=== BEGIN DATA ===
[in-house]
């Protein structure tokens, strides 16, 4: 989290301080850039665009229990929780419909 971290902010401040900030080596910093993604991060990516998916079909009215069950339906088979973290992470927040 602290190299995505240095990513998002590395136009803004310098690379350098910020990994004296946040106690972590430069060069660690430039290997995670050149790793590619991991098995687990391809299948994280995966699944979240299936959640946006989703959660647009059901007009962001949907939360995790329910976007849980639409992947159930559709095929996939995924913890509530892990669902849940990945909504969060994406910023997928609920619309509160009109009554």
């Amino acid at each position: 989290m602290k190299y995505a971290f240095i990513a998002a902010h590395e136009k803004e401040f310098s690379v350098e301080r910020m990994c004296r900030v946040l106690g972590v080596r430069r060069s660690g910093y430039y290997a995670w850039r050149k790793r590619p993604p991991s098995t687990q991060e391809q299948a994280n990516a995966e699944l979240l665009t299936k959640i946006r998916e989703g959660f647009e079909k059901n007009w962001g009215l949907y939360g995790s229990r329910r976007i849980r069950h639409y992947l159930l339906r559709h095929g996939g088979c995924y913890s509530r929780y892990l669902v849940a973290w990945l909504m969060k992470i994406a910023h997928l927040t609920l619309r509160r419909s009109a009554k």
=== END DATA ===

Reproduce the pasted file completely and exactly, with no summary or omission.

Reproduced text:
[in-house]
């Protein structure tokens, strides 16, 4: 989290301080850039665009229990929780419909 971290902010401040900030080596910093993604991060990516998916079909009215069950339906088979973290992470927040 602290190299995505240095990513998002590395136009803004310098690379350098910020990994004296946040106690972590430069060069660690430039290997995670050149790793590619991991098995687990391809299948994280995966699944979240299936959640946006989703959660647009059901007009962001949907939360995790329910976007849980639409992947159930559709095929996939995924913890509530892990669902849940990945909504969060994406910023997928609920619309509160009109009554």
């Amino acid at each position: 989290m602290k190299y995505a971290f240095i990513a998002a902010h590395e136009k803004e401040f310098s690379v350098e301080r910020m990994c004296r900030v946040l106690g972590v080596r430069r060069s660690g910093y430039y290997a995670w850039r050149k790793r590619p993604p991991s098995t687990q991060e391809q299948a994280n990516a995966e699944l979240l665009t299936k959640i946006r998916e989703g959660f647009e079909k059901n007009w962001g009215l949907y939360g995790s229990r329910r976007i849980r069950h639409y992947l159930l339906r559709h095929g996939g088979c995924y913890s509530r929780y892990l669902v849940a973290w990945l909504m969060k992470i994406a910023h997928l927040t609920l619309r509160r419909s009109a009554k």